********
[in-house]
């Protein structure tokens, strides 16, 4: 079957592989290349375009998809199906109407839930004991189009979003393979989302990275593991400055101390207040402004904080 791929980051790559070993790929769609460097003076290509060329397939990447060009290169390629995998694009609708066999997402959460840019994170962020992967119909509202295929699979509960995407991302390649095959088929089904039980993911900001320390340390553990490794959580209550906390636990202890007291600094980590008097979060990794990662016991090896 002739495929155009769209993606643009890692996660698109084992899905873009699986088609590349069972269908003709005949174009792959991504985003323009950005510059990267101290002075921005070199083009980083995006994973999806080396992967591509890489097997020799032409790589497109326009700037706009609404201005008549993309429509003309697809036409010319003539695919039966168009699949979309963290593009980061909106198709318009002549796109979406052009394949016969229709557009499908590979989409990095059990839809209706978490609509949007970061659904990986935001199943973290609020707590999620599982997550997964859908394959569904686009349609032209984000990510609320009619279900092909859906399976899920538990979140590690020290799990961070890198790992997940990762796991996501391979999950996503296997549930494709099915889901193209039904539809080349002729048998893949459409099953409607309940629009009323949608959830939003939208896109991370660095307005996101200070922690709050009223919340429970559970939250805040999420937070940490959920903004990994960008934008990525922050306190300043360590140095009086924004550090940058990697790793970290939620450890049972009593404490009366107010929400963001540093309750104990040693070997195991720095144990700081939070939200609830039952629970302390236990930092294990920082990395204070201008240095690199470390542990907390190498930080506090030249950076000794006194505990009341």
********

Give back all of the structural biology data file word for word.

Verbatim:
[in-house]
């Protein structure tokens, strides 16, 4: 079957592989290349375009998809199906109407839930004991189009979003393979989302990275593991400055101390207040402004904080 791929980051790559070993790929769609460097003076290509060329397939990447060009290169390629995998694009609708066999997402959460840019994170962020992967119909509202295929699979509960995407991302390649095959088929089904039980993911900001320390340390553990490794959580209550906390636990202890007291600094980590008097979060990794990662016991090896 002739495929155009769209993606643009890692996660698109084992899905873009699986088609590349069972269908003709005949174009792959991504985003323009950005510059990267101290002075921005070199083009980083995006994973999806080396992967591509890489097997020799032409790589497109326009700037706009609404201005008549993309429509003309697809036409010319003539695919039966168009699949979309963290593009980061909106198709318009002549796109979406052009394949016969229709557009499908590979989409990095059990839809209706978490609509949007970061659904990986935001199943973290609020707590999620599982997550997964859908394959569904686009349609032209984000990510609320009619279900092909859906399976899920538990979140590690020290799990961070890198790992997940990762796991996501391979999950996503296997549930494709099915889901193209039904539809080349002729048998893949459409099953409607309940629009009323949608959830939003939208896109991370660095307005996101200070922690709050009223919340429970559970939250805040999420937070940490959920903004990994960008934008990525922050306190300043360590140095009086924004550090940058990697790793970290939620450890049972009593404490009366107010929400963001540093309750104990040693070997195991720095144990700081939070939200609830039952629970302390236990930092294990920082990395204070201008240095690199470390542990907390190498930080506090030249950076000794006194505990009341």